Needless to say, if you thought social/media networking made an impact over the past few years, hold on while I recap the deal from the Career Management Alliance (specifically from AIRS Sourcing Report, February 2010).  On this note…

* Facebook has been in business six years in February, and has 400,000,000 members (if the zeros got in the way, the number is 400 million—wonder how long it will be until the number of people in Facebook is a greater percentage than the worlds population)
* 50% of Facebook users log on daily
* 65 million Facebook users access the site with mobile devices (I am still trying to figure out how to take a picture on my phone much less text…)
* LinkedIn has 11 million users across Europe
* India is the fastest growing country using LinkedIn, with more than 3 million users
* LinkedIn is offered in 4 different languages, while Facebook is offered in 70 languages
* Twitter has 75 million profiles
* In December 2009, 17% of Twitter users tweeted,

The next time you think about career networking, think about the power of the social/media world.  Then again, one thing I want to make clear, do NOT rely solely on this medium for career support.  As I closed out the conversation this morning, I made it clear an objective approach to material development and an assertive approach to spreading the word of value should be considered.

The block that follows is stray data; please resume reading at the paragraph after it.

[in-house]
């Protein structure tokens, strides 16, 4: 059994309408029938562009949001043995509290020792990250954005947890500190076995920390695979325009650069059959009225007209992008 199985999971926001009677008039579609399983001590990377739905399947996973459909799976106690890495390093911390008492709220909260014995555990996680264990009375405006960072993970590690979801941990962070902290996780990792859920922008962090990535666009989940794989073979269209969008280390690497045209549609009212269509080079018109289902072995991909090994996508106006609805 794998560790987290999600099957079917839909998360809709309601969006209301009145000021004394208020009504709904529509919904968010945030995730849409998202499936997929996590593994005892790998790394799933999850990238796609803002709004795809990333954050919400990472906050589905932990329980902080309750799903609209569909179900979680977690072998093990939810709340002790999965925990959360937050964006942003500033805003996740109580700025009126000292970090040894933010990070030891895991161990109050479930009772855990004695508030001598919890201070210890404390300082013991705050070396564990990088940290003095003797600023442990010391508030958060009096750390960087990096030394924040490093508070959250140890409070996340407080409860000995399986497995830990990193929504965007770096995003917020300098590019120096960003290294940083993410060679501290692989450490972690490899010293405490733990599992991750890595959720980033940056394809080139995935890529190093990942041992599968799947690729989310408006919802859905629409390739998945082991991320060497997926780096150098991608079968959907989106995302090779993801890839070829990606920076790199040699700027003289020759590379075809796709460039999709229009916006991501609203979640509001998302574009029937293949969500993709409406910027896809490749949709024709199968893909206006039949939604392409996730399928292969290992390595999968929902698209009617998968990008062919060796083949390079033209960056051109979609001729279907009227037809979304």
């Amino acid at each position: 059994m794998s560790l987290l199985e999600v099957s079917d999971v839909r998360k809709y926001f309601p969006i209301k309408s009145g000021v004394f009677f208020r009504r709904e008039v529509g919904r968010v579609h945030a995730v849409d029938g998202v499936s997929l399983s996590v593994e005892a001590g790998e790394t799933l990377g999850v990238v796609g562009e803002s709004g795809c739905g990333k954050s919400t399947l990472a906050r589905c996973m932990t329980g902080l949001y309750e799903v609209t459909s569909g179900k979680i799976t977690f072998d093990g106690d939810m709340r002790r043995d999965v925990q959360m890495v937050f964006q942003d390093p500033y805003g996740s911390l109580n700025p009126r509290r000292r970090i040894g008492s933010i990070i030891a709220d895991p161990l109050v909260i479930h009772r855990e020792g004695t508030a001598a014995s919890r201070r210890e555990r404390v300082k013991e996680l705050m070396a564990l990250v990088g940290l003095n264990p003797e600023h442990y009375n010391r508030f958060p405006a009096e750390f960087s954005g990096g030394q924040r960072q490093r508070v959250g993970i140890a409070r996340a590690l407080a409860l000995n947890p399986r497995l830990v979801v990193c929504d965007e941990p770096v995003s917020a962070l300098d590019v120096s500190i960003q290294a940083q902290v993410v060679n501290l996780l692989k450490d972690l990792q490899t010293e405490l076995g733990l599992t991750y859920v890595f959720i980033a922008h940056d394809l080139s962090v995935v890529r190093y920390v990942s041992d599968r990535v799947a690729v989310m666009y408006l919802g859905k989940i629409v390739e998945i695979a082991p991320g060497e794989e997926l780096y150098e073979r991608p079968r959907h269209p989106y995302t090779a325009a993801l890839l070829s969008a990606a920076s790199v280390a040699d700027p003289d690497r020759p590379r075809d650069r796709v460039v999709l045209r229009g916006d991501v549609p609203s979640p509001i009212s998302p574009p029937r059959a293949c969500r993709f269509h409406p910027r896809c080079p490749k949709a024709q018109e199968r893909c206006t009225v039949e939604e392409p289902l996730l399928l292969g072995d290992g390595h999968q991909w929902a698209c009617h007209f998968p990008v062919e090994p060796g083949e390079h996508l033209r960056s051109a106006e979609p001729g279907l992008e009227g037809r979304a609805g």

In the submissions to come, we will continue reviewing multiple avenues guiding YOUR career success.  In the interim, let me know of any challenges you would like examined.

Danny Huffman, MA, CEIP, CPCC, CPRW
Owner, Author, Publisher
Career Services International
Education Career Services
407-206-5883 (direct line)
866-794-3337 ext 110

February 5, 2010

Super Bowl at what career cost?

Career management is not always about finding jobs, it’s also about examining potential factors causing unemployment and/or economic difficulties.  With this said, what gives with the topic?  Surely the game is about getting the gang together, having fun, and doing what our great ancestors (going all the way back to the land time forgot) did as they beat their chests after tackling a wild hog and NOT about spending a ridiculous amount of money without thought of who is really paying the bill.

Good news, the days of beating chests are back (at least for one long and expensive weekend).  With me so far?  Good.

This weekend, as you watch the Super Bowl and check out those commercials that may be the time to ask “who is really paying for the $2.5 million to $3 million 30-second price tag.  That’s not even including production, pre-marketing, graphics, and research costs, etc.  What affect does a super-buck blow-out have on my career and who is going to pay the bloated price for a bag of chips simply because a hottie pushes the delight?  Let’s take a pure economic approach to this for a minute and find out who loses and who wins: